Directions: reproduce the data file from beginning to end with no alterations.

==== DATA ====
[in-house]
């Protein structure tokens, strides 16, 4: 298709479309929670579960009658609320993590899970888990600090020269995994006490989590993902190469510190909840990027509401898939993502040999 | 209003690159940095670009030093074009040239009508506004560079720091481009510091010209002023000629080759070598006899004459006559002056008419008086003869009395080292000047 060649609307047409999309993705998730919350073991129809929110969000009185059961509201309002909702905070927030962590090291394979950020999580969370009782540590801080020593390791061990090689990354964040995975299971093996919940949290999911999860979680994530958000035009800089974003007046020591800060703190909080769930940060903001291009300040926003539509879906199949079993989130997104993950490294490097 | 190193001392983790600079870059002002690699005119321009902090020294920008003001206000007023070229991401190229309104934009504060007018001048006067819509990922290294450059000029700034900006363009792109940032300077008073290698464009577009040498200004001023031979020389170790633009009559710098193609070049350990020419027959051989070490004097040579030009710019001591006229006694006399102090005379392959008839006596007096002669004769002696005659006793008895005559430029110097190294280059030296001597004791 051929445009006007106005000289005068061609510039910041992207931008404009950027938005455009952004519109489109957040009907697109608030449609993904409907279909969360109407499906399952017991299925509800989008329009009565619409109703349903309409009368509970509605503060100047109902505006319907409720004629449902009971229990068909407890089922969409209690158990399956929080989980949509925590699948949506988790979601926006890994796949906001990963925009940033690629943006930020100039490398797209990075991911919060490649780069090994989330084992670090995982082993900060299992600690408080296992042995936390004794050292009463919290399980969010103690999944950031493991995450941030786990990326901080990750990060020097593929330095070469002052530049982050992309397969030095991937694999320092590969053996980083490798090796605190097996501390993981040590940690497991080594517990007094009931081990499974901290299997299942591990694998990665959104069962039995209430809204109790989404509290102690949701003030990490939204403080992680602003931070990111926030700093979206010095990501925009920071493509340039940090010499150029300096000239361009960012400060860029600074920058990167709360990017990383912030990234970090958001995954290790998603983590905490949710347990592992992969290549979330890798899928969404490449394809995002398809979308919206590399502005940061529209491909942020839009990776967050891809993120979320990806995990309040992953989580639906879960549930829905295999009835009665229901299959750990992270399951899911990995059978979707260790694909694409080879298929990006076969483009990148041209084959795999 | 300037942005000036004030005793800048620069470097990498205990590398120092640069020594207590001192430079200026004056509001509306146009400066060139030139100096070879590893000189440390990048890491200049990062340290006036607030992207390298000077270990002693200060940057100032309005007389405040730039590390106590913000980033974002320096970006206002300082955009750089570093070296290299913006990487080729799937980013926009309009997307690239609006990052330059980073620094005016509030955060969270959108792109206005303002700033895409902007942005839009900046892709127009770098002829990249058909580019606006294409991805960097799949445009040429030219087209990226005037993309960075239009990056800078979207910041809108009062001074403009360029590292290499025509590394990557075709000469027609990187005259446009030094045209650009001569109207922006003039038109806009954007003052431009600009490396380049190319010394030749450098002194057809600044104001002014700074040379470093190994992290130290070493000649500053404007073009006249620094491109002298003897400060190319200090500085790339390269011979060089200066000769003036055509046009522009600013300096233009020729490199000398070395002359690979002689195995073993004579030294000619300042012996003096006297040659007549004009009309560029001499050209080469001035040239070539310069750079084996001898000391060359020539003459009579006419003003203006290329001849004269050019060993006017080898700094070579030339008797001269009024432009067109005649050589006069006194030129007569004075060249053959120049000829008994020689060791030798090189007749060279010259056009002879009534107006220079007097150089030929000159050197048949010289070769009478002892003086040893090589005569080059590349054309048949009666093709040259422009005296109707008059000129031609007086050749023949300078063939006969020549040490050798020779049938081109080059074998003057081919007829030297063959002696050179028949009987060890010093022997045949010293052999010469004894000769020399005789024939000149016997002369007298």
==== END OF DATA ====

[in-house]
């Protein structure tokens, strides 16, 4: 298709479309929670579960009658609320993590899970888990600090020269995994006490989590993902190469510190909840990027509401898939993502040999 | 209003690159940095670009030093074009040239009508506004560079720091481009510091010209002023000629080759070598006899004459006559002056008419008086003869009395080292000047 060649609307047409999309993705998730919350073991129809929110969000009185059961509201309002909702905070927030962590090291394979950020999580969370009782540590801080020593390791061990090689990354964040995975299971093996919940949290999911999860979680994530958000035009800089974003007046020591800060703190909080769930940060903001291009300040926003539509879906199949079993989130997104993950490294490097 | 190193001392983790600079870059002002690699005119321009902090020294920008003001206000007023070229991401190229309104934009504060007018001048006067819509990922290294450059000029700034900006363009792109940032300077008073290698464009577009040498200004001023031979020389170790633009009559710098193609070049350990020419027959051989070490004097040579030009710019001591006229006694006399102090005379392959008839006596007096002669004769002696005659006793008895005559430029110097190294280059030296001597004791 051929445009006007106005000289005068061609510039910041992207931008404009950027938005455009952004519109489109957040009907697109608030449609993904409907279909969360109407499906399952017991299925509800989008329009009565619409109703349903309409009368509970509605503060100047109902505006319907409720004629449902009971229990068909407890089922969409209690158990399956929080989980949509925590699948949506988790979601926006890994796949906001990963925009940033690629943006930020100039490398797209990075991911919060490649780069090994989330084992670090995982082993900060299992600690408080296992042995936390004794050292009463919290399980969010103690999944950031493991995450941030786990990326901080990750990060020097593929330095070469002052530049982050992309397969030095991937694999320092590969053996980083490798090796605190097996501390993981040590940690497991080594517990007094009931081990499974901290299997299942591990694998990665959104069962039995209430809204109790989404509290102690949701003030990490939204403080992680602003931070990111926030700093979206010095990501925009920071493509340039940090010499150029300096000239361009960012400060860029600074920058990167709360990017990383912030990234970090958001995954290790998603983590905490949710347990592992992969290549979330890798899928969404490449394809995002398809979308919206590399502005940061529209491909942020839009990776967050891809993120979320990806995990309040992953989580639906879960549930829905295999009835009665229901299959750990992270399951899911990995059978979707260790694909694409080879298929990006076969483009990148041209084959795999 | 300037942005000036004030005793800048620069470097990498205990590398120092640069020594207590001192430079200026004056509001509306146009400066060139030139100096070879590893000189440390990048890491200049990062340290006036607030992207390298000077270990002693200060940057100032309005007389405040730039590390106590913000980033974002320096970006206002300082955009750089570093070296290299913006990487080729799937980013926009309009997307690239609006990052330059980073620094005016509030955060969270959108792109206005303002700033895409902007942005839009900046892709127009770098002829990249058909580019606006294409991805960097799949445009040429030219087209990226005037993309960075239009990056800078979207910041809108009062001074403009360029590292290499025509590394990557075709000469027609990187005259446009030094045209650009001569109207922006003039038109806009954007003052431009600009490396380049190319010394030749450098002194057809600044104001002014700074040379470093190994992290130290070493000649500053404007073009006249620094491109002298003897400060190319200090500085790339390269011979060089200066000769003036055509046009522009600013300096233009020729490199000398070395002359690979002689195995073993004579030294000619300042012996003096006297040659007549004009009309560029001499050209080469001035040239070539310069750079084996001898000391060359020539003459009579006419003003203006290329001849004269050019060993006017080898700094070579030339008797001269009024432009067109005649050589006069006194030129007569004075060249053959120049000829008994020689060791030798090189007749060279010259056009002879009534107006220079007097150089030929000159050197048949010289070769009478002892003086040893090589005569080059590349054309048949009666093709040259422009005296109707008059000129031609007086050749023949300078063939006969020549040490050798020779049938081109080059074998003057081919007829030297063959002696050179028949009987060890010093022997045949010293052999010469004894000769020399005789024939000149016997002369007298």